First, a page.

Mineral Properties - How We Identify Minerals
We must be able to identify minerals in order to recognize the different kinds of rocks. So we can use different mineral properties like hardness, weight or density, and fracture to help us identify minerals.
Color and/or streak. The color of the mineral you see are the wavelengths of visible light that are not absorbed by the mineral. Some minerals always have the same color (such as malachite, a copper sulfate) but most have variable colors (such as quartz, which can be many colors). Streak is the color of the powder of the mineral and is obtained by scratching the mineral across an unglazed white ceramic tile.
Luster. Luster is the way a mineral surface scatters light. Often the luster is compared to a common material, such as a “pearly” luster, or a “metallic” luster. The first division of luster is metallic versus non-metallic. There are many non-metallic lusters: silky, vitreous (or glassy), pearly, resinous, earthy.
Hardness. A scale of mineral hardness that is commonly used is the Mohs Scale. The Mohs scale has 10 levels of hardness based on minerals. The softest mineral level (Talc) has a hardness of 1; Diamond is the hardest with a level of 10. The scale is given below:
Don’t worry, you won’t have to memorize these. You can use some common materials to scratch your mineral specimen instead of these minerals. Your fingernail has a hardness of about 2.5. The steel of a pocket knife blade or a glass plate is about 5.5.
To get the hardness of your mineral specimen, see if you can scratch it with your fingernail. If you can, its hardness is less than 2.5. If you can’t, it is harder than 2.5 and you then try to scratch a glass plate. If the mineral scratches the glass plate it is harder than 5.5. The mineral identification charts always separate minerals by luster (metallic vs. non-metallic), then by hardness, so you can narrow down your search.
Mineral cleavage or fracture
Minerals break along planes of weakness in the crystals that are caused by planes of weak bonds in the crystal lattice. Some minerals always break in flat, planar fractures called cleavage planes. This property is called mineral cleavage. This is recognizable when you see multiple flat parallel surfaces like stair steps that all reflect light back at you. Some minerals have one direction of cleavage, meaning that the crystal splits into sheets, like mica minerals - Figure 3. Other minerals may have two, three (Figure 4), or 4 directions of cleavage (Figure 5).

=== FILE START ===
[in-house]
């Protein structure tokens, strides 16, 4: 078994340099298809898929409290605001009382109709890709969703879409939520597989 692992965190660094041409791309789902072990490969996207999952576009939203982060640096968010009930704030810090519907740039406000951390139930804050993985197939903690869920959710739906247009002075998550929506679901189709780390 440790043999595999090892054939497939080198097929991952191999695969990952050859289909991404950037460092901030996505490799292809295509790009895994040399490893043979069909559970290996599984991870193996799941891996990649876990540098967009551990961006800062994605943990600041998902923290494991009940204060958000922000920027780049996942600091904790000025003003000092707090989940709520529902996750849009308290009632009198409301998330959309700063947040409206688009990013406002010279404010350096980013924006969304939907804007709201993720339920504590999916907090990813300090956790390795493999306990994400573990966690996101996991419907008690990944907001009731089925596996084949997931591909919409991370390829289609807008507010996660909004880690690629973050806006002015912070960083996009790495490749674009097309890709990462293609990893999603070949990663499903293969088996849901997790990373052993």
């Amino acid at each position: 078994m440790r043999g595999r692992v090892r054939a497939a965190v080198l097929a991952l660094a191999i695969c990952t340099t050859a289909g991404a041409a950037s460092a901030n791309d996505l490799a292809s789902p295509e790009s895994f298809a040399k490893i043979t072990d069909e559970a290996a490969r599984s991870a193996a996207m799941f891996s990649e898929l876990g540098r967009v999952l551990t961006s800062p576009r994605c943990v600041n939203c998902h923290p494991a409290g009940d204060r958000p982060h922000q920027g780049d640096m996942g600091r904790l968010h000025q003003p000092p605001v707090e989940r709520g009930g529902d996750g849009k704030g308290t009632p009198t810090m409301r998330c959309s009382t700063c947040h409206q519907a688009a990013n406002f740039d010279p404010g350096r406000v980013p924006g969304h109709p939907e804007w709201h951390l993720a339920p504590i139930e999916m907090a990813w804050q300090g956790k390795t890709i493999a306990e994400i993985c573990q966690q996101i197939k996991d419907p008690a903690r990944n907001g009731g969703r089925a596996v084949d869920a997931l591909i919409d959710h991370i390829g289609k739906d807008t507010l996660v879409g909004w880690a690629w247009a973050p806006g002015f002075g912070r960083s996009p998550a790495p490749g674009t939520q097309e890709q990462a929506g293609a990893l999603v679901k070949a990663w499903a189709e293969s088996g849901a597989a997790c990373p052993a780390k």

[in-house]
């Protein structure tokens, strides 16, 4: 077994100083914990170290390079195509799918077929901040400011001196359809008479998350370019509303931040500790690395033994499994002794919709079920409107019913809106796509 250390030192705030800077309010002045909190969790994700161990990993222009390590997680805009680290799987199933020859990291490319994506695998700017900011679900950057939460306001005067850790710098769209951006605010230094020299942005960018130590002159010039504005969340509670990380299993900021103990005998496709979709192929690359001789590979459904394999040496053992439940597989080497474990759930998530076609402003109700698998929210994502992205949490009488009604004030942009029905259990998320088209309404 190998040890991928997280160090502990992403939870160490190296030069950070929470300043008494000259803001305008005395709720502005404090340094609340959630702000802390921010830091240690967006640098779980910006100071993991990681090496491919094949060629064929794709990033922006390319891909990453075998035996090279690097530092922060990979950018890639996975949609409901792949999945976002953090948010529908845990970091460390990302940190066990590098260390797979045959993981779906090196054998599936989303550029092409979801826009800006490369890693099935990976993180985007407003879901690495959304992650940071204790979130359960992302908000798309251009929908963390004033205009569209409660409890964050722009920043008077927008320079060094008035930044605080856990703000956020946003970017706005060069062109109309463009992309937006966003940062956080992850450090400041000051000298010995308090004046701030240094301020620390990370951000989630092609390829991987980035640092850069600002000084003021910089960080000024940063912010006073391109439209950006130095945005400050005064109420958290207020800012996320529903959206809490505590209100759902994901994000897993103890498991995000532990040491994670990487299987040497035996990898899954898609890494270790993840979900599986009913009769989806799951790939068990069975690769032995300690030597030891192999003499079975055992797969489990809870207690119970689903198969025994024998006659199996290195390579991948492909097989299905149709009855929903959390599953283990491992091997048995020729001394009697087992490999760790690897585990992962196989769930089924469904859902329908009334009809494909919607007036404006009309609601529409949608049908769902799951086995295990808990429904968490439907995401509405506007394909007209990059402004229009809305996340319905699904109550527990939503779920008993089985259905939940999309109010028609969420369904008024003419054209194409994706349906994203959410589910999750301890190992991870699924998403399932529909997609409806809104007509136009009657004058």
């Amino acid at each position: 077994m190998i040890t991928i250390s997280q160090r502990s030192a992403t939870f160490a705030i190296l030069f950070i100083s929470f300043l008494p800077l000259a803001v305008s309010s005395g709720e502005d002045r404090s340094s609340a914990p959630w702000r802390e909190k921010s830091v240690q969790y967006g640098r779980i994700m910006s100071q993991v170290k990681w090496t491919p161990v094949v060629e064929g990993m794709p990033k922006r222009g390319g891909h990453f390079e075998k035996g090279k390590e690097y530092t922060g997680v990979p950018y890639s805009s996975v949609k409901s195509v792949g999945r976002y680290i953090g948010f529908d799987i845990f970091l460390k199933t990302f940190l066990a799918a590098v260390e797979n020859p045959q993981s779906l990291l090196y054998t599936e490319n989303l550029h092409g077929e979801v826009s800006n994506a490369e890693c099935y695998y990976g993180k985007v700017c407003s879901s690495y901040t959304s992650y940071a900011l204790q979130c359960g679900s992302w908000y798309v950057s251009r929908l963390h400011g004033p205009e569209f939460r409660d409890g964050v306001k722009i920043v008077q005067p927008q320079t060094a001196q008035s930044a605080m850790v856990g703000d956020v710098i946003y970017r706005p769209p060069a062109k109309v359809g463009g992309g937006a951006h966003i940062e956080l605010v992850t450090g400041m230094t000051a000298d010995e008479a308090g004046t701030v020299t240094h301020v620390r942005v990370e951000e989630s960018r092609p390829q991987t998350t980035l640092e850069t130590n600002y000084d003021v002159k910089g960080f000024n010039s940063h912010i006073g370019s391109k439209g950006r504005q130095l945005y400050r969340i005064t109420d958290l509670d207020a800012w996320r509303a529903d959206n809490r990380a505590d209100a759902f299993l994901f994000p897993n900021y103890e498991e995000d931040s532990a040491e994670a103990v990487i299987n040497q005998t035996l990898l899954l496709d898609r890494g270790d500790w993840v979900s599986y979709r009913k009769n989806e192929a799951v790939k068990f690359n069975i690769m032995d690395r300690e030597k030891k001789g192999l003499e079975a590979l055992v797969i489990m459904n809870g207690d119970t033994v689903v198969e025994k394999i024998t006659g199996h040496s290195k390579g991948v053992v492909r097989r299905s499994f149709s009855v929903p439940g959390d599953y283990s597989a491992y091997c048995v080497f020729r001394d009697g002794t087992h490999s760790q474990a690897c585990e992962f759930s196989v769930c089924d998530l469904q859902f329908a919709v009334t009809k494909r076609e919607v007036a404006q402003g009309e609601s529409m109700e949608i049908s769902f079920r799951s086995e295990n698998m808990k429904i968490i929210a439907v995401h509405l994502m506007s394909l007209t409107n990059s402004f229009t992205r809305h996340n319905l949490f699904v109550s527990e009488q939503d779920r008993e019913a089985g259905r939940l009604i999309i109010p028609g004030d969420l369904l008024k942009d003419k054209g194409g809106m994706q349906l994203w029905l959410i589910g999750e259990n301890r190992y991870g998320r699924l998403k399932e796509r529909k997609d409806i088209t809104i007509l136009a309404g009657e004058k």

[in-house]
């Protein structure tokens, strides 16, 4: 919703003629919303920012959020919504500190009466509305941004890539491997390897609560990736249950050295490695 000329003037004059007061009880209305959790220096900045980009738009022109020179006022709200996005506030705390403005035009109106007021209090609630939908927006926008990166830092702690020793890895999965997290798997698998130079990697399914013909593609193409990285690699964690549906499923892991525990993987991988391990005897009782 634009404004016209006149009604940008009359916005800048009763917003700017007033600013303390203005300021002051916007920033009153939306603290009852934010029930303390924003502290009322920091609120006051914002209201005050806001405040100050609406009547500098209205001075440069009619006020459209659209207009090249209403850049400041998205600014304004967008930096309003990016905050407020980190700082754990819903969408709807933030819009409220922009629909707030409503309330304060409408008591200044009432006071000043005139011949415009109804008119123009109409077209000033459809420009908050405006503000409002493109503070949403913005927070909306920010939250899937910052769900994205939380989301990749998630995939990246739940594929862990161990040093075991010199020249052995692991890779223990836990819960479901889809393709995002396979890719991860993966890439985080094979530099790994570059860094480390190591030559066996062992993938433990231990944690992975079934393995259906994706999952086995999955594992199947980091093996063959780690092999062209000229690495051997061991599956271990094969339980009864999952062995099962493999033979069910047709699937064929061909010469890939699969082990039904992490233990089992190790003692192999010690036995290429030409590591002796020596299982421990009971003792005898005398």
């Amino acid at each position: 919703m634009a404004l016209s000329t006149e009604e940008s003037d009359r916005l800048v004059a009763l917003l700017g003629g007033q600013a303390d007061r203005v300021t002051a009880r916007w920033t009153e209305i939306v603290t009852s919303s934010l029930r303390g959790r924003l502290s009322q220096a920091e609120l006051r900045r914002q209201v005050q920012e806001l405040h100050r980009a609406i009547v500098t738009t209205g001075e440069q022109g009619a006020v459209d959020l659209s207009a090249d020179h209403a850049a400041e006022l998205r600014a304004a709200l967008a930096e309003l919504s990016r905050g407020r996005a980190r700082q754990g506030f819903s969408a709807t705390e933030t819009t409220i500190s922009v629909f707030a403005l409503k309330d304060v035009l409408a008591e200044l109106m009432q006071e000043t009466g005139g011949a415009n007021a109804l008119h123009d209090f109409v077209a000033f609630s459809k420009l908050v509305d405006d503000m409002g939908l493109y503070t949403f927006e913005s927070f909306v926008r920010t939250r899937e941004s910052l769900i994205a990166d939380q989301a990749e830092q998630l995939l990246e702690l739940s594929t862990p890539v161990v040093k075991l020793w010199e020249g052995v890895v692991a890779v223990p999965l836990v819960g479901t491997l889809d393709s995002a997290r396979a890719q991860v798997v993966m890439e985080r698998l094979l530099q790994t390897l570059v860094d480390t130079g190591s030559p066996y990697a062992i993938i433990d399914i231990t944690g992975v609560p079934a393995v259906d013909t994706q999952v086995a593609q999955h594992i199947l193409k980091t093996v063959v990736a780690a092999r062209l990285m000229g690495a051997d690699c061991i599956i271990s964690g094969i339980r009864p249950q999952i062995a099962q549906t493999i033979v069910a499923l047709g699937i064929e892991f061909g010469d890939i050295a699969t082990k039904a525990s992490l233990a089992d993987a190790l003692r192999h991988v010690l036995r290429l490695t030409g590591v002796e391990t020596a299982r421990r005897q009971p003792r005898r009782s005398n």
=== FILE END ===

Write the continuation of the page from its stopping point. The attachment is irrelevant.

Some minerals, on the other hand, break with curved or irregular fractures. If a crystal breaks with a curved fracture, it is said to have a conchoidal fracture (shell-like). Glasses break with a conchoidal fracture—look at the edge of a piece of glass and you may see small curved chips broken from the edge. Native Americans used this property to chip arrow heads and stone tools. See Figure 6.
Whether a mineral has cleavage or another kind of fracture is an important property which will help you identify the mineral.
Crystal form and habit
Minerals have crystals that have certain characteristic shapes or forms. Some minerals have needle-like crystals; some have plate-like crystals, etc. The characteristic crystal forms of minerals are given in mineral identification tables. A prism is shown in Figure 7, platy/tabular crystals in Barite in Figure 8, and cubic crystals in Figure 9.
Crystal habit refers to the most common crystal occurrence of a mineral. For instance, a mineral may have a certain crystal form, such as a needle or blade, but commonly occurs in massive form, that is, without clearly recognizable crystals.
Density or specific gravity
Minerals can be light or heavy when hefted. Heavy minerals are said to have a high specific gravity, which is a kind of density measurement. Density is the weight per unit volume. Very dense minerals are heavy for their size and easy to identify, like galena (PbS, a lead sulfide).
Minerals as you can see from above, have many properties. Some properties are peculiar to certain minerals, such as:
Magnetism: some minerals are very magnetic, that is, a magnet will stick to them. Example: magnetite.
Acid reactivity: some minerals react strongly to acids. Calcite, for instance, will fizz or bubble when a drop of acid is put on it.
Crystal striations: some minerals have crystals that have many tiny parallel lines called striations cut onto their cleavage planes. Plagioclase feldspars are an important type of igneous mineral and are an example of this. Use your hand lens to see if the cleavage planes have striations. You can use this property to tell plagioclases from other feldspars.
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